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WORLD JERSEY CATTLE BUREAU

FOR THE 2008 COUNCIL MEETING IN JERSEY

VICE PRESIDENT’S REPORT FOR ASIA-OCEANA

  by Richard Gibson (New Zealand)

The Past year has seen a lot of activity in Australasia, not only from a Jersey point of view but from a Dairy farmers point of view. As most are aware there has been a huge lift in world Dairy prices over the last 18 months which has changed the dynamics of Dairy farming in Australia and New Zealand.  The three drivers of this have been feed to bio fuels, the Australian drought and the demand from oil rich and new growth economies. Ironically in New Zealand, we also have seen the major Dairy areas receive their driest period for many decades, which as a result seen a 3% drop in production in New Zealand, from a predicted 3% increase.

Prices for Dairy cattle in both countries have doubled. In New Zealand this is a result of more farms being converted to dairying and in Australia as they rebuild after their years of droughts.

Jersey New Zealand has seen the departure of long serving CEO John Allan, who gave invaluable service to the organisation with his accounting skills and knowledge of the Animal Evaluation Systems, so will be a loss to Jerseys.

Also much discussion again on A1 and A2 milk has been generated by a book put out by Professor Keith Woodfood of Lincoln University. If A1 milk is proved to be what is claimed, the Jersey breed has the highest percentage of A2 cows.

The New Zealand Royal Show saw Tahora Freedom Vanessa Excellent gain Jersey and All Breeds Senior Champion. A cow of world class it was a great win for Jerseys.  I went to the Australian Dairy Week in January and again there was an outstanding line of Jerseys on display. The judge was Alta Mae Core from USA.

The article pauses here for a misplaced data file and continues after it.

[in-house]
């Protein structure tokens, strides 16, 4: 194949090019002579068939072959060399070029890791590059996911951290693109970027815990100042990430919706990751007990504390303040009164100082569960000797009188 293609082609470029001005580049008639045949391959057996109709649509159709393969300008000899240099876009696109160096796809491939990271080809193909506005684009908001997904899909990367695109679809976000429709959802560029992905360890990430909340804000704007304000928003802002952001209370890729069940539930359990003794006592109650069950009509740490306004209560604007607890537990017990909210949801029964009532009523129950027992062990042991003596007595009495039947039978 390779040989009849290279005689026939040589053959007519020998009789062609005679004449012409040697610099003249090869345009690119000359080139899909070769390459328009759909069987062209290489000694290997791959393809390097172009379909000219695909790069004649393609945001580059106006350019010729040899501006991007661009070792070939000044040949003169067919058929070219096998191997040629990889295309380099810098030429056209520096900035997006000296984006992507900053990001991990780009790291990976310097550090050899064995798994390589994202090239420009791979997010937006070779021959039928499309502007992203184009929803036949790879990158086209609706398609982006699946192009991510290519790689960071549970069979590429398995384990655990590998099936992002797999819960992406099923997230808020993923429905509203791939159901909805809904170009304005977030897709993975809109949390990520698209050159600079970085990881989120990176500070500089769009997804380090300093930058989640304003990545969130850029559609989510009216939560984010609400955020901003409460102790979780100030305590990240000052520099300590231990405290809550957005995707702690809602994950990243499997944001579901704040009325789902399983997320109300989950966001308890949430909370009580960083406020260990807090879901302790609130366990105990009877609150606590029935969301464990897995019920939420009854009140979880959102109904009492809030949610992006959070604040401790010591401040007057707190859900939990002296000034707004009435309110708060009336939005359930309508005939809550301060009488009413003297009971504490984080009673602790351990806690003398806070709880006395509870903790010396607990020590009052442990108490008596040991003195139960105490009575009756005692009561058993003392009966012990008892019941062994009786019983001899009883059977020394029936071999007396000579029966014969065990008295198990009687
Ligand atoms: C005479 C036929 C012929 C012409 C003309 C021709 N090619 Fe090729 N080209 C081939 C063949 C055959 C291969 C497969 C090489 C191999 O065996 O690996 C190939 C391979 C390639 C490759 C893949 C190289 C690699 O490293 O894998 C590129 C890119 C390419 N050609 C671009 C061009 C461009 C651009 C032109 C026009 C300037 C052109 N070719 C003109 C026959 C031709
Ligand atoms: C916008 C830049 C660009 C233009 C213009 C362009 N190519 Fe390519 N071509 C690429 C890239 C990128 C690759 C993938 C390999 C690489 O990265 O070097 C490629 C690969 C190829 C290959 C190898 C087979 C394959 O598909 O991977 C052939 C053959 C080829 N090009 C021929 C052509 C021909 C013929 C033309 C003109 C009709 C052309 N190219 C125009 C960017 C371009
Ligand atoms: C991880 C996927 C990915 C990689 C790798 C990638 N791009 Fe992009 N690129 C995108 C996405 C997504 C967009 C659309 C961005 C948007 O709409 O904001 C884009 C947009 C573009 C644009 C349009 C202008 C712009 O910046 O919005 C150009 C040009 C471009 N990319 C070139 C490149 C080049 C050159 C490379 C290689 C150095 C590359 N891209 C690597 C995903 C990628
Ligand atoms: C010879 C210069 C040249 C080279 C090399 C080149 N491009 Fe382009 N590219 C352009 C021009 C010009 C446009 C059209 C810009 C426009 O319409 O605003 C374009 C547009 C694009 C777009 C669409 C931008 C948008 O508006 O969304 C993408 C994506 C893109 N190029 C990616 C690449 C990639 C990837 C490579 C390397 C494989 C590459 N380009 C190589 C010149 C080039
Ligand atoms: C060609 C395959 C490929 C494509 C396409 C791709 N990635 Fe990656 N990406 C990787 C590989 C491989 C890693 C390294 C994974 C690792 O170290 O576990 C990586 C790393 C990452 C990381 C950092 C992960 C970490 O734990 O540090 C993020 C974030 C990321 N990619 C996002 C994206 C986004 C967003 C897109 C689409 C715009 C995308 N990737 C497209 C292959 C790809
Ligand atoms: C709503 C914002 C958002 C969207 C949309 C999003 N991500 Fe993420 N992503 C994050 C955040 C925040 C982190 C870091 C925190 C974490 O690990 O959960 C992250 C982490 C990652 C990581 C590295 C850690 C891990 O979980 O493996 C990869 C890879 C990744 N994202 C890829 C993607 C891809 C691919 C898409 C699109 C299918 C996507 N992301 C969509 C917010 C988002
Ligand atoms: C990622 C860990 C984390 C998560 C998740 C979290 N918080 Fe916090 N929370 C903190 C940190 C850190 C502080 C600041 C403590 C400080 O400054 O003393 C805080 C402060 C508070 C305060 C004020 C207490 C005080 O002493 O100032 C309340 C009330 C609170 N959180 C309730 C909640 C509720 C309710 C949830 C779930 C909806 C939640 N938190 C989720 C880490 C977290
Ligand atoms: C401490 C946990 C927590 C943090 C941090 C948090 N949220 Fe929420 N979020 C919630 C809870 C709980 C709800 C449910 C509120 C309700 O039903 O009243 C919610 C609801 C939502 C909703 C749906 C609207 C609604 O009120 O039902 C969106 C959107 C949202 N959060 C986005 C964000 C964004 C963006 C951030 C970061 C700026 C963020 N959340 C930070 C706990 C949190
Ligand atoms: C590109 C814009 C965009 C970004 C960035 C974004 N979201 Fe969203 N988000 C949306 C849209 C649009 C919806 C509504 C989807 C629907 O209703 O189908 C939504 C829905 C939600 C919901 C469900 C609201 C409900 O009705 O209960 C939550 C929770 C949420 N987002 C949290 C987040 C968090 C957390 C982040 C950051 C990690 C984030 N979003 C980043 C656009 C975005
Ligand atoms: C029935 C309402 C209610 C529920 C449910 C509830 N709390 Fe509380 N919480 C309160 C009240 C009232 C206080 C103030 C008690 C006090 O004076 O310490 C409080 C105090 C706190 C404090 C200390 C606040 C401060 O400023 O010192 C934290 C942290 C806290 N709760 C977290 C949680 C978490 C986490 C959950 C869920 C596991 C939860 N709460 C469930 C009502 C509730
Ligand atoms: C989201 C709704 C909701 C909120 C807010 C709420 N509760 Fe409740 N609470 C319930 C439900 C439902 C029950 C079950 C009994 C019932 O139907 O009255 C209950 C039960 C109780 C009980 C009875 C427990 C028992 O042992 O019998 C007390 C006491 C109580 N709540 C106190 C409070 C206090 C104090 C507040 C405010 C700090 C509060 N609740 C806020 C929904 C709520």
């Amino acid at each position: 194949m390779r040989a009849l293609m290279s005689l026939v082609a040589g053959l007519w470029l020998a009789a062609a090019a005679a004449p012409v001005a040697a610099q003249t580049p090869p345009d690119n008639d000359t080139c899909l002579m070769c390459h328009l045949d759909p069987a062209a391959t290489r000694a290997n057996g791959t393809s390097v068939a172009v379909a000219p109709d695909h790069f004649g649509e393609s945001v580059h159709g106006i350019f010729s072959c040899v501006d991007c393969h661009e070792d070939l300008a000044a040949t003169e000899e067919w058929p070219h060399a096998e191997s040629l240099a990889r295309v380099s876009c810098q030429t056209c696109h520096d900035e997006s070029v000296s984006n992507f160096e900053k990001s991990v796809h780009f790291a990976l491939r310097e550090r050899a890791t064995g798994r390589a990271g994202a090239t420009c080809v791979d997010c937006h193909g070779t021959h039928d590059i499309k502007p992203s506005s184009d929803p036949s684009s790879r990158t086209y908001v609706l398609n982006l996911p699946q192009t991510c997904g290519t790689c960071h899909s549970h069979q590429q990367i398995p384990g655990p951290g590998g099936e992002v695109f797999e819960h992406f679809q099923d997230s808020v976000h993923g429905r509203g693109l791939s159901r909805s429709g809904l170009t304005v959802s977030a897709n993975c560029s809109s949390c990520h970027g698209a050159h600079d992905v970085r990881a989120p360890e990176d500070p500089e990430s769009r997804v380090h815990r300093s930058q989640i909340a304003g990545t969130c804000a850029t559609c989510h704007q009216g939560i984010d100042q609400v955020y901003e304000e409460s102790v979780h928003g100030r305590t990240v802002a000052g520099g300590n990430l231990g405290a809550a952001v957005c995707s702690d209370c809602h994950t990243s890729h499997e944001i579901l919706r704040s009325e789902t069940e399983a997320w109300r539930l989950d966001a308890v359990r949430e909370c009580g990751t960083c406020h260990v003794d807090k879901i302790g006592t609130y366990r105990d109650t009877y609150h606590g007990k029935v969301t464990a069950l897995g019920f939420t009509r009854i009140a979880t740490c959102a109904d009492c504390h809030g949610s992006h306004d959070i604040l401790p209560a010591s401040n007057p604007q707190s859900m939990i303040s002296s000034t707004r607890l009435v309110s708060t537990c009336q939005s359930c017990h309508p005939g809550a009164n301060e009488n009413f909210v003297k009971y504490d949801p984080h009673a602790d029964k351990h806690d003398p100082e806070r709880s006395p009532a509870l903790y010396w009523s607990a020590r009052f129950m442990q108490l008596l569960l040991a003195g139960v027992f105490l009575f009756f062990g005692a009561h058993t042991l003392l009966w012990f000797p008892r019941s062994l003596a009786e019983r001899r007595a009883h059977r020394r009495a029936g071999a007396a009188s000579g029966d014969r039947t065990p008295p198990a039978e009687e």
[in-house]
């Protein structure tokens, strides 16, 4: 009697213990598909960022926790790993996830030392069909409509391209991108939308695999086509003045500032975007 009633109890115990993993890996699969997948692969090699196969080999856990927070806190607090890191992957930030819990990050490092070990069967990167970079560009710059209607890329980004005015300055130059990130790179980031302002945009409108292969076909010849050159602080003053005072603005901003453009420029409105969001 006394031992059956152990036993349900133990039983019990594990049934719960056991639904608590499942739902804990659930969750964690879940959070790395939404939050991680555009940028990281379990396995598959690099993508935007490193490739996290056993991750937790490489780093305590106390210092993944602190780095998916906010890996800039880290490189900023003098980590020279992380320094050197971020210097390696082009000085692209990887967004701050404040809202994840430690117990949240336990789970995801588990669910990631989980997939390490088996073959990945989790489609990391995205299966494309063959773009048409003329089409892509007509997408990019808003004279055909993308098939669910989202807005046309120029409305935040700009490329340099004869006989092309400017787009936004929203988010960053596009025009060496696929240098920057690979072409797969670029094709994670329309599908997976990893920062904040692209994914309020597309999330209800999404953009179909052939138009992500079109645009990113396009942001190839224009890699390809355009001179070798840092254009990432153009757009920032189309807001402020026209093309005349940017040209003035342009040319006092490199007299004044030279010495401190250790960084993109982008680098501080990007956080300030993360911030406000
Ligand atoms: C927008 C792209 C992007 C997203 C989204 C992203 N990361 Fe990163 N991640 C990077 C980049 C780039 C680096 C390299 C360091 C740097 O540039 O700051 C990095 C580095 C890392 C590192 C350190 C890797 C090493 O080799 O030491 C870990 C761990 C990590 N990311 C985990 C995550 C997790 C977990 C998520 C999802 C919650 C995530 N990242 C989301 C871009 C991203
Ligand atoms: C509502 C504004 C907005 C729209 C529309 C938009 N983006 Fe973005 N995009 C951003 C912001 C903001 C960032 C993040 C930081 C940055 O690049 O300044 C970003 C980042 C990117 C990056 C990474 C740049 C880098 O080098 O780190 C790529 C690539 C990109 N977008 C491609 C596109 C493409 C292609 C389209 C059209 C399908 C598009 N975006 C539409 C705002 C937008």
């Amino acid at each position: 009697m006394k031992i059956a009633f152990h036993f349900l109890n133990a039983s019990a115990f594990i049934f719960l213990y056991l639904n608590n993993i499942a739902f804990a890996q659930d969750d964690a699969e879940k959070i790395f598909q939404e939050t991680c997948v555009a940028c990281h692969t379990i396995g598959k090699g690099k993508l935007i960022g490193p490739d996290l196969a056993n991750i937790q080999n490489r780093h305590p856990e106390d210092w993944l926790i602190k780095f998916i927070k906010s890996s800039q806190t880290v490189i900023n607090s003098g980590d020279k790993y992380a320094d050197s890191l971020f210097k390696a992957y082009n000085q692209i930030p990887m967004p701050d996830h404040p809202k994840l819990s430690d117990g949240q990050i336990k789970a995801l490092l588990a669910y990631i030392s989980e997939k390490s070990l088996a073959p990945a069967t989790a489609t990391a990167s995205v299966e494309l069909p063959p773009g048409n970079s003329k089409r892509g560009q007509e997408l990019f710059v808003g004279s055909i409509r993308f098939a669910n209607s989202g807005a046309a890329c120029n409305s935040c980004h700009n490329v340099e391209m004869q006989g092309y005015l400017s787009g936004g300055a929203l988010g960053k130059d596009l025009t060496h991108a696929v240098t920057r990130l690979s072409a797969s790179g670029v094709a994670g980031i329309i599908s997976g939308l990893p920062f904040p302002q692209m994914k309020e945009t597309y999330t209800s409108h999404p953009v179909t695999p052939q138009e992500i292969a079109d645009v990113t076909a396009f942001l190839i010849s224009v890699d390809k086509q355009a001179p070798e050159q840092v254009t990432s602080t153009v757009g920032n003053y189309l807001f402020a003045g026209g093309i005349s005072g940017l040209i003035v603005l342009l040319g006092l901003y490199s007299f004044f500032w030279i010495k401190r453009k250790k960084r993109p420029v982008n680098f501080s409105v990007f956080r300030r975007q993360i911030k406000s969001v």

The JETA Award saw three outstanding applicants applying with any of the three being a potential winner.  The final decision was made by Johannes Van Eden and Stephen Le Feuvre of the World Bureau.  So we congratulate Carolyn, or Lyna, Beehre of Oakura Jerseys, New Zealand, being the winner.

In New Zealand another major change is the two AB companies Livestock Improvement Corporation and Ambreed NZ Ltd will be offering Genomic tested bulls in their proven bull teams. This will speed up genetic gain, and will comprise bulls of two to four years of age. The younger bulls will, in their first year, be proven in traditional sire proving herds.  In recent decades the world wide availability of genetics has seen exchange between the main countries but probably now these countries will use more bulls proven in their own domestic situation as other traits beside production become important, such as fertility, mastitis, and temperament.

So the World Jersey Bureau meeting in Jersey is a great chance to celebrate the "Jersey Cow" in her home of origin, and a great chance to mix with breeders from far and wide where the Jersey Cow has made her home.  So we all look forward to a great Bureau Meeting and I wish the Bureau well in the future and the new Vice President for Oceania.

Respectfully submitted,

Richard Gibson

Vice President for Oceania - May 2008

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